Leila Chapter P

For the next week, Allie was productive in a way that she had never thought possible.  The meeting had ended with an agreement that she would focus on the characters of Leila and Duke, getting their basic features in place, before attempting to locate them in particular backgrounds or settings.

She'd already drawn the character of Leila a thousand times, at least in her head.

Casting her mind back to some of the drawings she'd done as a teenager, she realised that she'd unconsciously developed a signature style that had never left her.  She always drew intense, close-cropped lines giving both a flow to the drawing and an impression of muscle and power. 

Standing at her desk, she was working on eyes.  She'd practised them obsessively whenever she'd had the chance, and Leila’s eyes were a source of fascination to her.  She occasionally looked in the mirror to summon up the last details.

The word stunning was always foremost in her mind.

She looked around her office and smiled with a quiet pride to herself.  On one wall was a series of developments of the Duke character.  She'd started with him just sitting on his deck, looking out, as a default scene, but she'd also worked to show him inside the house, and him and Leila chatting on the stoop.  There was even a scene where he towered over the weasel-like planning inspector.  The wall was arranged so that the early drafts were high up - more numerous sketches - but they led to a smaller set of more intricate and detailed portraits.  These were closer to being the final versions.  On an adjacent wall the same pattern drove Leila from a rough sketch up high into an almost lifelike teenager, with the lines of her life etched into her face, and her eyes roaming the room in a Gorgon-like challenge to anyone who dared to look.

Allie had positioned the two most finely drawn portraits facing each other. 

As if they were on the deck.

She needed a break, so she grabbed her sketchbook and decided to take a walk out to see if she could build some of the surroundings in which her characters should sit.  She realised that she had always focused on people and faces, and that nature might require a little more research. 

She set off.

The lane she was on was perhaps two hundred yards long, and off to its left was the line of smoke she'd seen on the day she arrived.  I’ll find out where that is from too, she thought to herself as she set out.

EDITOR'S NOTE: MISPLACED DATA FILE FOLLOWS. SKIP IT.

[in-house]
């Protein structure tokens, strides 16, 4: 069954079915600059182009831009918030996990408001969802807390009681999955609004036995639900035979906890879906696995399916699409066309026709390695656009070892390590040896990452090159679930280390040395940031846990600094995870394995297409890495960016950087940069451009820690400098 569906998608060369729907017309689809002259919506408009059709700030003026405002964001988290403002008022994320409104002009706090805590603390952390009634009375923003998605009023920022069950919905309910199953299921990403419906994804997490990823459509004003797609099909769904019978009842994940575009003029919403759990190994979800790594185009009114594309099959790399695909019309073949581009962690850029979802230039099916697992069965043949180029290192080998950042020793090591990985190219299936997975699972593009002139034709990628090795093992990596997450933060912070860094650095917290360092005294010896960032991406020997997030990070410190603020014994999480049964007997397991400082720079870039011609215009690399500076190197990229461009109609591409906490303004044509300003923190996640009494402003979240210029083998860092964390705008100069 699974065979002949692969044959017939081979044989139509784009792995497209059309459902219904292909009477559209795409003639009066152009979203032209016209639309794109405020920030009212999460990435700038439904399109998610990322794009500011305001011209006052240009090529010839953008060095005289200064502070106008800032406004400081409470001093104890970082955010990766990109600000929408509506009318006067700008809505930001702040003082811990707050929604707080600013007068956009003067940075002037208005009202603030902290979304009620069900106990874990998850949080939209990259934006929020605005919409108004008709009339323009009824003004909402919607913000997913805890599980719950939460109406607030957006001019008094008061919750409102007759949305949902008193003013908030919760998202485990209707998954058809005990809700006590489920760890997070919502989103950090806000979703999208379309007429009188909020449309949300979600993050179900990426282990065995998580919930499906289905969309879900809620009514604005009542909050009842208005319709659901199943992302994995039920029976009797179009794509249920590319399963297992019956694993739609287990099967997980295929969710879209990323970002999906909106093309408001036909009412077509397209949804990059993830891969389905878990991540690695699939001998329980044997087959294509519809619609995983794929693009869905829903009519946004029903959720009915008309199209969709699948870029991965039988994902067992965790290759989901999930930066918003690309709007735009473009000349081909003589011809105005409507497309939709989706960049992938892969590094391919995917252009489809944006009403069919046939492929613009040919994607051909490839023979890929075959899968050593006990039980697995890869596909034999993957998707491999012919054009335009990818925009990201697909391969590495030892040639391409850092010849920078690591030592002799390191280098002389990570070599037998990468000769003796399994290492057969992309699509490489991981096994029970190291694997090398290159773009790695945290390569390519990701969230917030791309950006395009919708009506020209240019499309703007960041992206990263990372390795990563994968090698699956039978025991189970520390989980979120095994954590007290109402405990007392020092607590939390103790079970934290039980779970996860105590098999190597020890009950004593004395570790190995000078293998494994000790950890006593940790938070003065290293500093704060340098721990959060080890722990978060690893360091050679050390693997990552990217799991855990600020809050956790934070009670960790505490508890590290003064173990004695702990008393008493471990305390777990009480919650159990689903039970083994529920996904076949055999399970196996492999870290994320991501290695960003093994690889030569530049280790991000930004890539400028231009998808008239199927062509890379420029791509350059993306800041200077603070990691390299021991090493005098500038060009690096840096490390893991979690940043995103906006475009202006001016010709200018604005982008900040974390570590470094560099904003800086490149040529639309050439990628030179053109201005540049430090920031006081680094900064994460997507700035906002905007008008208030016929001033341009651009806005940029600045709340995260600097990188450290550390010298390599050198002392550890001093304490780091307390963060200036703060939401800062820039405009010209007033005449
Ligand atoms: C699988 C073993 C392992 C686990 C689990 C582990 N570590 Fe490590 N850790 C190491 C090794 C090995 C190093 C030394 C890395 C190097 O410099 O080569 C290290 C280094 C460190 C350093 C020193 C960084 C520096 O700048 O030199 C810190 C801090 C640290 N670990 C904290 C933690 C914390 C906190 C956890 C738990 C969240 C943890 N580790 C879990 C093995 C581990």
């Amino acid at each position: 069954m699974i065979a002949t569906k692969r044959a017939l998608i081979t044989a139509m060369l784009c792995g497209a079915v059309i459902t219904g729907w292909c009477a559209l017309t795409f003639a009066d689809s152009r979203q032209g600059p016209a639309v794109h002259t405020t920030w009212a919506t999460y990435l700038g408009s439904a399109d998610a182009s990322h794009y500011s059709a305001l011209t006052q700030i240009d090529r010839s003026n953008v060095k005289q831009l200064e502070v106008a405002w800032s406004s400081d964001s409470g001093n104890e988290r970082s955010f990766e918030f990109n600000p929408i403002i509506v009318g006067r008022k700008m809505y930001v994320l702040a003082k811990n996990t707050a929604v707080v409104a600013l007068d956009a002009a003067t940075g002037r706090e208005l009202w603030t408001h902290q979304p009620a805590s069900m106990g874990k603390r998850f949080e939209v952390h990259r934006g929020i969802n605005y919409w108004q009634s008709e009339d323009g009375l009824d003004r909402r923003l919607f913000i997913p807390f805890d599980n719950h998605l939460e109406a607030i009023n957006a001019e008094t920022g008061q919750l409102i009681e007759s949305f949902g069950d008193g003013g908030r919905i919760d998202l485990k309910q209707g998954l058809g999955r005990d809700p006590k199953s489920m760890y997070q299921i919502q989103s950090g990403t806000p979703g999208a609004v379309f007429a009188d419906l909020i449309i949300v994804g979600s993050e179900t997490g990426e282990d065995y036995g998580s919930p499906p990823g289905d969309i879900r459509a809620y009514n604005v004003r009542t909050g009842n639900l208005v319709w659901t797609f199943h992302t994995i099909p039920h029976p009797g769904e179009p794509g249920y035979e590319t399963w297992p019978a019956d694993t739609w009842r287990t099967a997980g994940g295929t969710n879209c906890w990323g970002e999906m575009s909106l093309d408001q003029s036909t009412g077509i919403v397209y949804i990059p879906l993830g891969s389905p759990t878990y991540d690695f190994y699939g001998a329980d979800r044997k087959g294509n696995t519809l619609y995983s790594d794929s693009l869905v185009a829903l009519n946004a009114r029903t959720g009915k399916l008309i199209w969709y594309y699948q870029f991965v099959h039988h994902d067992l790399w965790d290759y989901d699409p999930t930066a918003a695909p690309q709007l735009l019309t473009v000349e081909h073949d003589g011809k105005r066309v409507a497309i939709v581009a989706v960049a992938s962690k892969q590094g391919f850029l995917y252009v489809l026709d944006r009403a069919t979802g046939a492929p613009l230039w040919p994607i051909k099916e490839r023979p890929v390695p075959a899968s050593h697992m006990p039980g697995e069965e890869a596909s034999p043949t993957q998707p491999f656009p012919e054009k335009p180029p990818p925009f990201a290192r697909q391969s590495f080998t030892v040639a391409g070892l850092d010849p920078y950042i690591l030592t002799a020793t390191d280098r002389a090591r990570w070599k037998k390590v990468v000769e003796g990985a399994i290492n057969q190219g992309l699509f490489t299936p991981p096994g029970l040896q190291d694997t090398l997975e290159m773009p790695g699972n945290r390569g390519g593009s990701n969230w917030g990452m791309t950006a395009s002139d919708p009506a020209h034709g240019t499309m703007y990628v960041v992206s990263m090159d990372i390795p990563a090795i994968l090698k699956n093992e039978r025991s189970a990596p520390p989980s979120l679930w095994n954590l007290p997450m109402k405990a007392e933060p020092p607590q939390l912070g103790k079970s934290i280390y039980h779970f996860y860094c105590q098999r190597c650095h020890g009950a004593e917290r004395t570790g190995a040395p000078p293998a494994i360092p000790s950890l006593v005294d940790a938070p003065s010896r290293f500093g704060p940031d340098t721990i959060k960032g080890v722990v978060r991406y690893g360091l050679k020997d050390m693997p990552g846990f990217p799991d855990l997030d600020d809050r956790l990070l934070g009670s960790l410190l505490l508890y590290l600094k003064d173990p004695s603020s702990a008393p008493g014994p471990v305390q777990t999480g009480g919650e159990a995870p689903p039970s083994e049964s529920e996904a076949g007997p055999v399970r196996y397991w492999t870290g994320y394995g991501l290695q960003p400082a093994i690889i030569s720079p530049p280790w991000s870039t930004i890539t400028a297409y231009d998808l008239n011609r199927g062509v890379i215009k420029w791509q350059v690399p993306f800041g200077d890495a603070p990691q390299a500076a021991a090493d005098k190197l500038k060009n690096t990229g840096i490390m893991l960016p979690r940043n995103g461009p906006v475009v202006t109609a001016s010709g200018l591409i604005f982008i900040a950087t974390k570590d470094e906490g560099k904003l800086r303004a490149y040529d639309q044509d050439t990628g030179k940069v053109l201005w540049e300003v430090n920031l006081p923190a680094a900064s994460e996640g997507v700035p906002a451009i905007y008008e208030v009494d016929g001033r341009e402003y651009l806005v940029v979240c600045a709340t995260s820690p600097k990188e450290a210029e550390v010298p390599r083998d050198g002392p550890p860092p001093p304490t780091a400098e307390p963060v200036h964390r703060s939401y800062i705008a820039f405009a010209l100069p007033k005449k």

About three-quarters of the way down the lane she noticed a woody smell on the wind.  She couldn’t quite place it - it had been a long time since she'd last smelled it.  She felt it as a sign of her childhood.  She just couldn’t decide which sign. 

Benign or dangerous? 

She tried to peer over the hedge and was just able to make out a smouldering pile of grass, or perhaps fresh manure, sitting in the field beyond.  And beyond that, the thin plume of smoke rising almost straight into the clear winter sky.

The signs were there. 

She just didn’t realise.

She continued until the lane was diverted into two parts by a triangle of rough grass, out of which grew a regal oak tree.  She approached the tree and touched it, the way she used to, almost begging it for direction.  Under her fingers were two deeply gouged arrow marks.  They pointed to the left.   To the burning grass piles.  To the rising smoke.  To the music she now heard.  Perhaps in her head.  A violin perhaps.  A chord sequence from long ago.

As she took the left lane, she saw a small house set back from the road.  Calling it a house was overstating it.  It was more like a one-storey cabin, with decking running round the front of it. 

There were two stools set out on the deck.

Allie’s mind was as clear as it had ever been.  She had her job, which she adored, supporting this successful writer.  She had somewhere to live away from the city and from her own troubled past.  She could look forward to seeing her work in print all over the world, and her name in lights.  And yet that afternoon, there was only one thing she wanted.

She peered in through the window of the cottage, rubbing at the sheen that had gathered on the small pane of glass.  There was very little inside the room.  A single armchair.  A couple of pictures on the wall.  She strained to see the one furthest from her.  The head and shoulders of a girl, drawn precisely in pencil or crayon, perhaps by a younger, less experienced artist.  With large staring eyes which seemed to be gazing straight back at her.  Deep deep brown - even from a distance.

Next to it hung a picture of a small child.  Seated on the lap of a middle-aged woman in a wheelchair.  A man standing to the side.  A happy picture.  She stared at it intently for a few moments.  Underneath the picture was written Allie.

She didn’t even turn round when she heard the man’s voice.

‘That’s my late wife and my granddaughter, a few years ago.’

‘No.  That’s me,’ she replied, still staring at little Allie sitting with her grandparents.

‘That’s right, Allie.  That’s you.’

Allie turned slowly, and looked straight at him.  Straight into his eyes.

He looked different.  Older.  But somehow better than when she had last seen him.  He had lost weight and had trimmed much of his facial hair back to a tame stubble.  The lines on his leathery face were a little deeper.  But the deep dark eyes, and the voice.

‘It’s just wonderful to finally see you again, my dear.’

Her heart sang.

She collapsed into his arms.

And sobbed tears of joy and relief.

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